Health Female Adda
9 months ago
'Disease X' added to list of potential pandemic killers by WHO

New Delhi: Listing 'Disease X' among priority diseases, the World Health Organisation (WHO) has called for urgent measures to accelerate research and development to tackle it, as it could 'potentially trigger a deadly global epidemic in the near future'.

"Disease X" was listed in the 2018 annual review of R&D Blueprint, a list developed by the WHO to identify, prioritize and accelerate research and development for diseases that lack efficacious drugs and/or vaccines, and pose a public health risk.

The R&D Blueprint was born as a result of the Ebola emergency in West Africa which began in March 2014.

According to WHO, the name 'Disease X' "represents the knowledge that a serious international epidemic could be caused by a pathogen currently unknown to cause human disease."

Thus, the new report "explicitly seeks to enable cross-cutting research and development preparedness that is also relevant for an unknown 'Disease X' as far as possible".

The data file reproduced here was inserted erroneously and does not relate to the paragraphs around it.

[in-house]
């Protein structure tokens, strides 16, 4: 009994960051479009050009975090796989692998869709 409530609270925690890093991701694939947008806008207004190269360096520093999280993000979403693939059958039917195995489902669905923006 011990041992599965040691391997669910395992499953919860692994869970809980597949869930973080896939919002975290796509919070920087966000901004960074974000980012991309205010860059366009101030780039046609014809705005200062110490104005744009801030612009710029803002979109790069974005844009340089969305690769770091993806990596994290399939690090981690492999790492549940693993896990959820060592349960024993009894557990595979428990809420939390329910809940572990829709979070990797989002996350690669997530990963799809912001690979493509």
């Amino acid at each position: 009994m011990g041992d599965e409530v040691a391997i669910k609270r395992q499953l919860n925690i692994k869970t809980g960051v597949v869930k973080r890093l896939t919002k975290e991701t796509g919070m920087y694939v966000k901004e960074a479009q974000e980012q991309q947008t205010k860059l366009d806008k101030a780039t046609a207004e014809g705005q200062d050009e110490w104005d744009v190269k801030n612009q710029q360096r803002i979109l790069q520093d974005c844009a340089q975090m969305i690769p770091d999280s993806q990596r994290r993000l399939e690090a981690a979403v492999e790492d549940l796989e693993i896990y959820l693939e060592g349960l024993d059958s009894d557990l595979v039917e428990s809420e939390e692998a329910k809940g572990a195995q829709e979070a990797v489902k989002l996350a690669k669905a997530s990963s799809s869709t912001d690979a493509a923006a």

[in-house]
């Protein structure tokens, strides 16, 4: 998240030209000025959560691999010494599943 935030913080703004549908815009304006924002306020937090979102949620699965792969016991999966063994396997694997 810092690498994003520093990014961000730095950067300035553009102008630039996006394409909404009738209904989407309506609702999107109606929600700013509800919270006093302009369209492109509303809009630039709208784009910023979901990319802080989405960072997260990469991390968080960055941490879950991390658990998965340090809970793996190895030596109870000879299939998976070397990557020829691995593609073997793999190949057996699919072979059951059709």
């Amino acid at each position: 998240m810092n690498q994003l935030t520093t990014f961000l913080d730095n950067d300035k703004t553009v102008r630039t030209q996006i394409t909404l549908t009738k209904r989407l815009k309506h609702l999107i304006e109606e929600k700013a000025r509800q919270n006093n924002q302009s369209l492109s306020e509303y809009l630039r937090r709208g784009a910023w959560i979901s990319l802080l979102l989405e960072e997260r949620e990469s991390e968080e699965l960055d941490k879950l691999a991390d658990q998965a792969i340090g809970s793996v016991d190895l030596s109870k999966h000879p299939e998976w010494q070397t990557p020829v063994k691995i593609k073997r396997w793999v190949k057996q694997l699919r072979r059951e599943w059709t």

Along with disease X, the WHO named seven other potential global disease threats, each lacking an effective drug or vaccine.

These include Crimean-Congo hemorrhagic fever (CCHF); Ebola virus disease and Marburg virus disease; Lassa fever; Middle East respiratory syndrome coronavirus (MERS-CoV) and Severe Acute Respiratory Syndrome (SARS); Nipah and henipaviral diseases Rift Valley fever (RVF); and Zika.

These diseases pose major public health risks and further research and development are needed, including surveillance and diagnostics.

They should be watched carefully and considered again at the next annual review. Efforts in the interim to understand and mitigate them are encouraged, the statement said.

Outside the 2018 Blueprint, the WHO also mentioned dengue, yellow fever, HIV/AIDs, tuberculosis, malaria, influenza causing severe human disease, smallpox, cholera, leishmaniasis, West Nile Virus, and plague, saying further research and development is needed to tackle these diseases.

(With IANS inputs)

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